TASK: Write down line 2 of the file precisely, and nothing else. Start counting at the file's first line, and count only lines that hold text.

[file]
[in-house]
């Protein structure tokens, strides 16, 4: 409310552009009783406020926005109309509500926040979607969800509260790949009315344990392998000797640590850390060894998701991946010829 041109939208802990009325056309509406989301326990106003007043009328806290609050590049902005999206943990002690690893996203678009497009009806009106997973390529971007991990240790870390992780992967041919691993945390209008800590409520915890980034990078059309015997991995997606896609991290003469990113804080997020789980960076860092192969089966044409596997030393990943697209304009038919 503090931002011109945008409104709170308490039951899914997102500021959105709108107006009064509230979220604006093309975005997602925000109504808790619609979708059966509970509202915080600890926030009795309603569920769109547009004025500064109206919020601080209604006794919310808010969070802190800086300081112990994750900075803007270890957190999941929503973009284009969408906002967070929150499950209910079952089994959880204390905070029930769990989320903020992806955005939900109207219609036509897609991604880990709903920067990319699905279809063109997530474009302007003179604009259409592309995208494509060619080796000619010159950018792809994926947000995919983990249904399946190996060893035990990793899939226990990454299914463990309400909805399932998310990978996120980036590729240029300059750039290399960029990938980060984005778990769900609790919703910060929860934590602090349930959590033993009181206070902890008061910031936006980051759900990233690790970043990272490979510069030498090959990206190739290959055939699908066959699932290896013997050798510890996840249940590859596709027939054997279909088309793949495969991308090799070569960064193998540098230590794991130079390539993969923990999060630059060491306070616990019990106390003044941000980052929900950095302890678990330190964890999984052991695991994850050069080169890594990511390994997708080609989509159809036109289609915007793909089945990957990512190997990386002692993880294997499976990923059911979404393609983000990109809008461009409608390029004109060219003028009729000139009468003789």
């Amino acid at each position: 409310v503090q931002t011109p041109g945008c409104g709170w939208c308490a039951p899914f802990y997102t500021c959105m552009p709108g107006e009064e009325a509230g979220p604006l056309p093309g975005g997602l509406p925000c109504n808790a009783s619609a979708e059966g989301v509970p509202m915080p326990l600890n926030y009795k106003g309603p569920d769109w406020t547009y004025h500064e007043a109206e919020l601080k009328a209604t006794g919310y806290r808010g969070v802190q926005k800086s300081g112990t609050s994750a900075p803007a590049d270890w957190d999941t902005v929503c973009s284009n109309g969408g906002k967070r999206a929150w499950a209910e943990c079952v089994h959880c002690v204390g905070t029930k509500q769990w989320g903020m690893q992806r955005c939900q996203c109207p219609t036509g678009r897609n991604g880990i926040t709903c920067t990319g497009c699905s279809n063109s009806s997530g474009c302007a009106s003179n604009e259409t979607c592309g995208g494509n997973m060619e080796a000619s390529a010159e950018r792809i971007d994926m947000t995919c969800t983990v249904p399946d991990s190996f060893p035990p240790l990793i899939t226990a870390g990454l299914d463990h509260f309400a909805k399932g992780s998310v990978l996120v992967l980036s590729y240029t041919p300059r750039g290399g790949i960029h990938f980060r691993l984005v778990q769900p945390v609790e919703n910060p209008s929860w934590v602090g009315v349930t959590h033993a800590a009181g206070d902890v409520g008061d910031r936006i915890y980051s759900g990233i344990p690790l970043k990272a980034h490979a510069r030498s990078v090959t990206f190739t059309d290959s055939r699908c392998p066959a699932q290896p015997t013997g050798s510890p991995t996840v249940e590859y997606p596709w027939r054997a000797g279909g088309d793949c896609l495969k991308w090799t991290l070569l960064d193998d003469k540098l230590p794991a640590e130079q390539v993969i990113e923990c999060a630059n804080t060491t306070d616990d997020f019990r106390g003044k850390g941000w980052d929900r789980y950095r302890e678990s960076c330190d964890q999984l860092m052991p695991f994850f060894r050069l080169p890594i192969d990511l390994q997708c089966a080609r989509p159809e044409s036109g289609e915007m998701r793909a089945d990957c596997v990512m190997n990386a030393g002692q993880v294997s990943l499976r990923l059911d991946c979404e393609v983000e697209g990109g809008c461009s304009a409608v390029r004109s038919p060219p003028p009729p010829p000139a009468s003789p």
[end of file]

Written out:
């Protein structure tokens, strides 16, 4: 409310552009009783406020926005109309509500926040979607969800509260790949009315344990392998000797640590850390060894998701991946010829 041109939208802990009325056309509406989301326990106003007043009328806290609050590049902005999206943990002690690893996203678009497009009806009106997973390529971007991990240790870390992780992967041919691993945390209008800590409520915890980034990078059309015997991995997606896609991290003469990113804080997020789980960076860092192969089966044409596997030393990943697209304009038919 503090931002011109945008409104709170308490039951899914997102500021959105709108107006009064509230979220604006093309975005997602925000109504808790619609979708059966509970509202915080600890926030009795309603569920769109547009004025500064109206919020601080209604006794919310808010969070802190800086300081112990994750900075803007270890957190999941929503973009284009969408906002967070929150499950209910079952089994959880204390905070029930769990989320903020992806955005939900109207219609036509897609991604880990709903920067990319699905279809063109997530474009302007003179604009259409592309995208494509060619080796000619010159950018792809994926947000995919983990249904399946190996060893035990990793899939226990990454299914463990309400909805399932998310990978996120980036590729240029300059750039290399960029990938980060984005778990769900609790919703910060929860934590602090349930959590033993009181206070902890008061910031936006980051759900990233690790970043990272490979510069030498090959990206190739290959055939699908066959699932290896013997050798510890996840249940590859596709027939054997279909088309793949495969991308090799070569960064193998540098230590794991130079390539993969923990999060630059060491306070616990019990106390003044941000980052929900950095302890678990330190964890999984052991695991994850050069080169890594990511390994997708080609989509159809036109289609915007793909089945990957990512190997990386002692993880294997499976990923059911979404393609983000990109809008461009409608390029004109060219003028009729000139009468003789």